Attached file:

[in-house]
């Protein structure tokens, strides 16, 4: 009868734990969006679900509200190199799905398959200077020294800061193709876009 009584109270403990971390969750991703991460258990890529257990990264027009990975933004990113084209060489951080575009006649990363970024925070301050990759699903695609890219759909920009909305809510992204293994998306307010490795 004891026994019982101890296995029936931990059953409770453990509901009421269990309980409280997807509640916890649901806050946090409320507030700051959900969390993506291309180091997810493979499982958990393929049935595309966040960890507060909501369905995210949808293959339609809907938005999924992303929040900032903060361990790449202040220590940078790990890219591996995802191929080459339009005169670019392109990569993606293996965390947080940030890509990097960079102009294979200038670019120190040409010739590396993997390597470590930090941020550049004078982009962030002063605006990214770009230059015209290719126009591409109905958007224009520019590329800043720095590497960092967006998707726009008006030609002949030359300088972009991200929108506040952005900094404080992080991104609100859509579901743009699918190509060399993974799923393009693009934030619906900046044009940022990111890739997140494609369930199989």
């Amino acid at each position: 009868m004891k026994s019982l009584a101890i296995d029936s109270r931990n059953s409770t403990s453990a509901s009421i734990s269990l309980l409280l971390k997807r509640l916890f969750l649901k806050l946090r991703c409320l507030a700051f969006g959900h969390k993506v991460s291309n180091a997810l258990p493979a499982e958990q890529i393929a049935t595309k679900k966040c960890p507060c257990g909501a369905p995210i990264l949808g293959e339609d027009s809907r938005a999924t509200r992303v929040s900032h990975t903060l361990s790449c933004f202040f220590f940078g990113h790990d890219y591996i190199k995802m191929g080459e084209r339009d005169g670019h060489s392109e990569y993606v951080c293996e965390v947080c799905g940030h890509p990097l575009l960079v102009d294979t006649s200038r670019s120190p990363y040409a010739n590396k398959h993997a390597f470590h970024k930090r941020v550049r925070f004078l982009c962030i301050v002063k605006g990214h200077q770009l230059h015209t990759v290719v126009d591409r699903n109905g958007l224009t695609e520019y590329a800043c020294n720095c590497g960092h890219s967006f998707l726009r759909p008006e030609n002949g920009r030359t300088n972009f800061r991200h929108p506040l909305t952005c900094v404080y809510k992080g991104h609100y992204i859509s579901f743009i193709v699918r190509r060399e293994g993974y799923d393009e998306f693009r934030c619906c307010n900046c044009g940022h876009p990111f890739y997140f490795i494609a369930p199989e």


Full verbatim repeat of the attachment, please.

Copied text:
[in-house]
């Protein structure tokens, strides 16, 4: 009868734990969006679900509200190199799905398959200077020294800061193709876009 009584109270403990971390969750991703991460258990890529257990990264027009990975933004990113084209060489951080575009006649990363970024925070301050990759699903695609890219759909920009909305809510992204293994998306307010490795 004891026994019982101890296995029936931990059953409770453990509901009421269990309980409280997807509640916890649901806050946090409320507030700051959900969390993506291309180091997810493979499982958990393929049935595309966040960890507060909501369905995210949808293959339609809907938005999924992303929040900032903060361990790449202040220590940078790990890219591996995802191929080459339009005169670019392109990569993606293996965390947080940030890509990097960079102009294979200038670019120190040409010739590396993997390597470590930090941020550049004078982009962030002063605006990214770009230059015209290719126009591409109905958007224009520019590329800043720095590497960092967006998707726009008006030609002949030359300088972009991200929108506040952005900094404080992080991104609100859509579901743009699918190509060399993974799923393009693009934030619906900046044009940022990111890739997140494609369930199989």
């Amino acid at each position: 009868m004891k026994s019982l009584a101890i296995d029936s109270r931990n059953s409770t403990s453990a509901s009421i734990s269990l309980l409280l971390k997807r509640l916890f969750l649901k806050l946090r991703c409320l507030a700051f969006g959900h969390k993506v991460s291309n180091a997810l258990p493979a499982e958990q890529i393929a049935t595309k679900k966040c960890p507060c257990g909501a369905p995210i990264l949808g293959e339609d027009s809907r938005a999924t509200r992303v929040s900032h990975t903060l361990s790449c933004f202040f220590f940078g990113h790990d890219y591996i190199k995802m191929g080459e084209r339009d005169g670019h060489s392109e990569y993606v951080c293996e965390v947080c799905g940030h890509p990097l575009l960079v102009d294979t006649s200038r670019s120190p990363y040409a010739n590396k398959h993997a390597f470590h970024k930090r941020v550049r925070f004078l982009c962030i301050v002063k605006g990214h200077q770009l230059h015209t990759v290719v126009d591409r699903n109905g958007l224009t695609e520019y590329a800043c020294n720095c590497g960092h890219s967006f998707l726009r759909p008006e030609n002949g920009r030359t300088n972009f800061r991200h929108p506040l909305t952005c900094v404080y809510k992080g991104h609100y992204i859509s579901f743009i193709v699918r190509r060399e293994g993974y799923d393009e998306f693009r934030c619906c307010n900046c044009g940022h876009p990111f890739y997140f490795i494609a369930p199989e």